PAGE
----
If you’ve found several social media users that you feel could work for you, assess their reach. Impressions log the number of times your content is displayed (clicked or not). But “reach” is the number of unique people that physically see your content.
The best influencers aren’t just relevant and engaging. Their solid reach can have a huge impact on your campaign’s visibility.
How to find the right micro-influencers
When crafting your marketing strategy, you’ll find there are lots of micro-influencers out there with different backgrounds. But some shared traits make them all successful.
When doing your research, it’s important that you check off each of these. Make sure anyone you’re thinking of working with doesn’t have a large follower count for unsavory reasons.
If you’re a digital marketing novice, here are a few solid places to start your search:
- Your current following
- Influencer tools
1. Your current following
You may have micro-influencers backing your brand already and you don’t even know it. Think of all the time you could save trying to convince someone to work with you if they’re already a fan.
There are a couple of ways to do this—depending on how much effort you’re willing to put in to find them.
If you’re a fairly new business, this could be an easy task. If you’re more established, going through 1k+ names on multiple social media networks can be pretty time-consuming. So, how do you cut down the search time? Take a look at the usernames and bios of your follower list and check out those who seem to relate to your industry.
Say hello to wetsuit brand SRFACE who (at the time of writing) have 26.9k followers on Instagram.
After a quick search through their followers, I found photographer Philly Stokes. With almost 17k followers, her bio shows she’s into surfing and yoga too. There is a clear alignment here between Philly and SRFACE in terms of industry, hobbies and values. She’d probably be a great fit for them to reach out to as a micro-influencer.
For a surefire way of seeing who’s already talking about your brand, try searching for your business name or a campaign-specific hashtag. In keeping with our previous brand, let’s check out if anyone has used the hashtag #SRFACE on Instagram.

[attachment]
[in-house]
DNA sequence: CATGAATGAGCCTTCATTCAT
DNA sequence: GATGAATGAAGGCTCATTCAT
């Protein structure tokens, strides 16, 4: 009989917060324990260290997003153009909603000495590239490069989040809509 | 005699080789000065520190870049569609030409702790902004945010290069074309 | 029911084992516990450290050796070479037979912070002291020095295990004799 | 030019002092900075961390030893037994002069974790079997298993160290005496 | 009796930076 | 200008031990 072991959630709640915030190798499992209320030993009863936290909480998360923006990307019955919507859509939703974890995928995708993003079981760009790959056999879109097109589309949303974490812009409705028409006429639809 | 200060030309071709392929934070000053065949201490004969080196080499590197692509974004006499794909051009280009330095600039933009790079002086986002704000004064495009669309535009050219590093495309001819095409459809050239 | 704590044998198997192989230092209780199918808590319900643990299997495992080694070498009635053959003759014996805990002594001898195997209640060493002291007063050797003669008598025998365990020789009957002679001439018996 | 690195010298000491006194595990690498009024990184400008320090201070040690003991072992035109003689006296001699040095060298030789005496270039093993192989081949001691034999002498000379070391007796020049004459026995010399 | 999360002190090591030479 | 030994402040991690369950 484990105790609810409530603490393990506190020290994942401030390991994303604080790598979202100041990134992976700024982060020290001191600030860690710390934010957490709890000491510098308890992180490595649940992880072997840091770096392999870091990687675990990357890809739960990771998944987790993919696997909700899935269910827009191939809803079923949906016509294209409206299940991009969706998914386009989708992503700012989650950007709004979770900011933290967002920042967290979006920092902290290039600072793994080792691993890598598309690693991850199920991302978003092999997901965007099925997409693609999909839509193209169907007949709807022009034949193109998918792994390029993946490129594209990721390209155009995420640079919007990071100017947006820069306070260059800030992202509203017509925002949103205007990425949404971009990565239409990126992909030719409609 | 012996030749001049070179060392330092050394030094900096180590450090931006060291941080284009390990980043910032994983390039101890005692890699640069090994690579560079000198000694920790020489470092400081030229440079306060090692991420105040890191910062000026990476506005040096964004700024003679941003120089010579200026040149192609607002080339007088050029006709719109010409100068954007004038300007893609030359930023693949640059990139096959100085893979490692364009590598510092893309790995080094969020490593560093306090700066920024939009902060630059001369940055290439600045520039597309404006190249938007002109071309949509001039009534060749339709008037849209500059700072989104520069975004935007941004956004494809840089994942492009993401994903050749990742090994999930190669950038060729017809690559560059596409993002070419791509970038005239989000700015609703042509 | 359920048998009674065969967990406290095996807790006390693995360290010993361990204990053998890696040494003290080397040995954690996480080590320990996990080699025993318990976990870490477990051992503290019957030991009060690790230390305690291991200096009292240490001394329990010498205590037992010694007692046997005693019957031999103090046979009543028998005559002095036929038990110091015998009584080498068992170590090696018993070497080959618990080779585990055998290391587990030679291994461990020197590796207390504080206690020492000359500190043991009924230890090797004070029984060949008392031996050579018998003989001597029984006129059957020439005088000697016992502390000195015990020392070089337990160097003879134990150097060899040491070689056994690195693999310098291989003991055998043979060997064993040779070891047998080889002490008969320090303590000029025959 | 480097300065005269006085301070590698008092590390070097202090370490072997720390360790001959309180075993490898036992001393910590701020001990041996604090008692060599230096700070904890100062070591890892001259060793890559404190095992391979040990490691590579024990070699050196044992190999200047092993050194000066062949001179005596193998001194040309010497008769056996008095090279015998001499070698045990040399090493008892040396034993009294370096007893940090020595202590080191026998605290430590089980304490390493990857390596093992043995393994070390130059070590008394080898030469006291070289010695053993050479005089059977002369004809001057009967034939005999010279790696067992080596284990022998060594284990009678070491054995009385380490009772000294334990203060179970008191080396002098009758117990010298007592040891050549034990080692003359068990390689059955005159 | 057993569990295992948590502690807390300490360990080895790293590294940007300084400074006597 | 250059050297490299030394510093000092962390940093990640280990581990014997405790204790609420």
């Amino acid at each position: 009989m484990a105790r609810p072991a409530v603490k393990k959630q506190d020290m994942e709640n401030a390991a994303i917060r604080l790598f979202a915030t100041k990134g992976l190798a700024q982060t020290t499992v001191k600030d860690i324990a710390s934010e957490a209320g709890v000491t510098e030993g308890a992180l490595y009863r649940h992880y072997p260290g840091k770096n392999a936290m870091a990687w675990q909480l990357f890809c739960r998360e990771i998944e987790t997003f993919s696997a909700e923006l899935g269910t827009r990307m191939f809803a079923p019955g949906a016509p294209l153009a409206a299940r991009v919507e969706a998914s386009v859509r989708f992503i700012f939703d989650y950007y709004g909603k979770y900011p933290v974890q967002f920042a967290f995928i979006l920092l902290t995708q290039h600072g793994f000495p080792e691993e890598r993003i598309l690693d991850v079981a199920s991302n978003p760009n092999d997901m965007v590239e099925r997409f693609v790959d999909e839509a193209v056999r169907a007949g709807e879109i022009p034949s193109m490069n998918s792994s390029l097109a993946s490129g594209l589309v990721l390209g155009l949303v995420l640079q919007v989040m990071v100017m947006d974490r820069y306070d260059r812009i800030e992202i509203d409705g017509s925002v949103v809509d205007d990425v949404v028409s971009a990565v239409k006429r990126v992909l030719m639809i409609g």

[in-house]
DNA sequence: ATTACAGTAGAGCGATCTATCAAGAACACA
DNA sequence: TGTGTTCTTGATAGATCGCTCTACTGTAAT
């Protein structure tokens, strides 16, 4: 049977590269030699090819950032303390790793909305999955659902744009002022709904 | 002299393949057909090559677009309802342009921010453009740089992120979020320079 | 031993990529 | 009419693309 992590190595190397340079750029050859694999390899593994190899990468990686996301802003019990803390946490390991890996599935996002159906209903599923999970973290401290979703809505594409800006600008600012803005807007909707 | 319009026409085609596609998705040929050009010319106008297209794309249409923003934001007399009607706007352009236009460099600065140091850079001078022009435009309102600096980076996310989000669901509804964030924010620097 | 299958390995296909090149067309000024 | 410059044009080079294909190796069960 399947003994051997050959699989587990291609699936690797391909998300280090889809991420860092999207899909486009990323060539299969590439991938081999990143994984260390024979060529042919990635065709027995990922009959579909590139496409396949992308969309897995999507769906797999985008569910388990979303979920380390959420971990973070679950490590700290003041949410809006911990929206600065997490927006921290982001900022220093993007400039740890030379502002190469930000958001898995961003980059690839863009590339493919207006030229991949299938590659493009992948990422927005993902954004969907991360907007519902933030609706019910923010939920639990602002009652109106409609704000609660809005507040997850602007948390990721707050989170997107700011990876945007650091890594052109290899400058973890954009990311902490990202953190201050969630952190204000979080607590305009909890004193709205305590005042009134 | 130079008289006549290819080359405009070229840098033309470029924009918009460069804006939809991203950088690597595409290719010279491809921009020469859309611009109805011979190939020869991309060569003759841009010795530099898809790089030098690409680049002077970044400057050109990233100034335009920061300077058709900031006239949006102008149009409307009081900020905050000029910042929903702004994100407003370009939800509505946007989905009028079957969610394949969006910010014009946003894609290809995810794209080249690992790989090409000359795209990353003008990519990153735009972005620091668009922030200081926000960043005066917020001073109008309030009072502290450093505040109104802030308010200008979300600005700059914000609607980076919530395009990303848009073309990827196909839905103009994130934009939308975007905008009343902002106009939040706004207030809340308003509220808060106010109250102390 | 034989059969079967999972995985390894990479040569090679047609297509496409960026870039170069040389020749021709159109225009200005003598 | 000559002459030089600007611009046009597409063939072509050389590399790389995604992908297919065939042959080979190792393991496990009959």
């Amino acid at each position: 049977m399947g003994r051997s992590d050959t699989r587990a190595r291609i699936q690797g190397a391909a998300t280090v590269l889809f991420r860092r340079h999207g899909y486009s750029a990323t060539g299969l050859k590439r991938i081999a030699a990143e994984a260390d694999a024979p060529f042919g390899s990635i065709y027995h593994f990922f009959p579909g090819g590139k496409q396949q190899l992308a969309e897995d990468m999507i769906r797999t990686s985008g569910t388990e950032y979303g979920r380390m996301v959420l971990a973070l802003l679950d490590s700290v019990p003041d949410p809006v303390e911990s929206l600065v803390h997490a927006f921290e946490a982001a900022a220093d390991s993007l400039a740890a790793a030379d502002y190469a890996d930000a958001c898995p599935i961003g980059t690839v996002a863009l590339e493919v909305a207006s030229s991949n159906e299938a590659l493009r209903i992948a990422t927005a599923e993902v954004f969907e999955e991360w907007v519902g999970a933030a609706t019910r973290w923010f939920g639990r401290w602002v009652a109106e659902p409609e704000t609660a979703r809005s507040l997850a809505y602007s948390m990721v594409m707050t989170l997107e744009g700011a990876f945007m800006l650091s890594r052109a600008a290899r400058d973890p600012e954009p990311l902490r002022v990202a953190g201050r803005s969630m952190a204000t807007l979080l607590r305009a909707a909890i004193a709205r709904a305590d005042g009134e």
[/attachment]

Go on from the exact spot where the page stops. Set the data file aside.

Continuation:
Select one and you’ll be (hopefully) greeted by a selection of shots from Instagram users that are perfect for user-generated content (UGC). Let alone finding micro-influencers.
The top posts tend to be those that have the highest engagement/reach. So, they’re a great place to start. Within the first few images, I found a user called Sasha under the tag Zero Ego Board Reviews.
With over 16k followers, he would be another great fit as a micro-influencer for SRFACE. After some digging, it turns out Sasha already has one of their suits. Plus, he’s been given a discount code by the brand to give out selectively to his followers. Great minds, eh?
I hear ya. What if you’re a brand new business and you’ve not got many followers? In that case, you’ll need to widen the net.
Rather than searching for your business name, make a list of associated words from your industry. If you owned a wetsuit brand, you could be searching social media for hashtags and keywords like #surfing, “surfboards” or “surfing tips”.
Enter these words or phrases into Twitter, TikTok, or Instagram’s search bar and discover users with similar terms in their tags or bios. You can even look at the top Tweets and posts and potentially find micro-influencers that way. (Though you’ll probably end up sifting through a lot of irrelevant content.)